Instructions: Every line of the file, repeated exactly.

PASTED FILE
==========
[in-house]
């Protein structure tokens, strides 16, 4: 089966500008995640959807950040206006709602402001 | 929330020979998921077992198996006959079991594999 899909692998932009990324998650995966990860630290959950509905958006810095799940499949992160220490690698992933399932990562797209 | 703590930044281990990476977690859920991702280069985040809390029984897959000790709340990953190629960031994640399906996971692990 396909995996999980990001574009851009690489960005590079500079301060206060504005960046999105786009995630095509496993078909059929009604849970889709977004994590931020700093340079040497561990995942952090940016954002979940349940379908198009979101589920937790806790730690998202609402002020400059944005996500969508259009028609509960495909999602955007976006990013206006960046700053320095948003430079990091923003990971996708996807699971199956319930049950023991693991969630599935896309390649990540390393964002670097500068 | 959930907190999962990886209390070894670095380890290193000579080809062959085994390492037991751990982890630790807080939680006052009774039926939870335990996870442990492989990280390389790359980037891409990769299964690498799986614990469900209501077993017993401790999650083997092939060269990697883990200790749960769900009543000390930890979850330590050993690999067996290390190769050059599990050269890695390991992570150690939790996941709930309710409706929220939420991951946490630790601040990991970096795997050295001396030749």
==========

[in-house]
């Protein structure tokens, strides 16, 4: 089966500008995640959807950040206006709602402001 | 929330020979998921077992198996006959079991594999 899909692998932009990324998650995966990860630290959950509905958006810095799940499949992160220490690698992933399932990562797209 | 703590930044281990990476977690859920991702280069985040809390029984897959000790709340990953190629960031994640399906996971692990 396909995996999980990001574009851009690489960005590079500079301060206060504005960046999105786009995630095509496993078909059929009604849970889709977004994590931020700093340079040497561990995942952090940016954002979940349940379908198009979101589920937790806790730690998202609402002020400059944005996500969508259009028609509960495909999602955007976006990013206006960046700053320095948003430079990091923003990971996708996807699971199956319930049950023991693991969630599935896309390649990540390393964002670097500068 | 959930907190999962990886209390070894670095380890290193000579080809062959085994390492037991751990982890630790807080939680006052009774039926939870335990996870442990492989990280390389790359980037891409990769299964690498799986614990469900209501077993017993401790999650083997092939060269990697883990200790749960769900009543000390930890979850330590050993690999067996290390190769050059599990050269890695390991992570150690939790996941709930309710409706929220939420991951946490630790601040990991970096795997050295001396030749």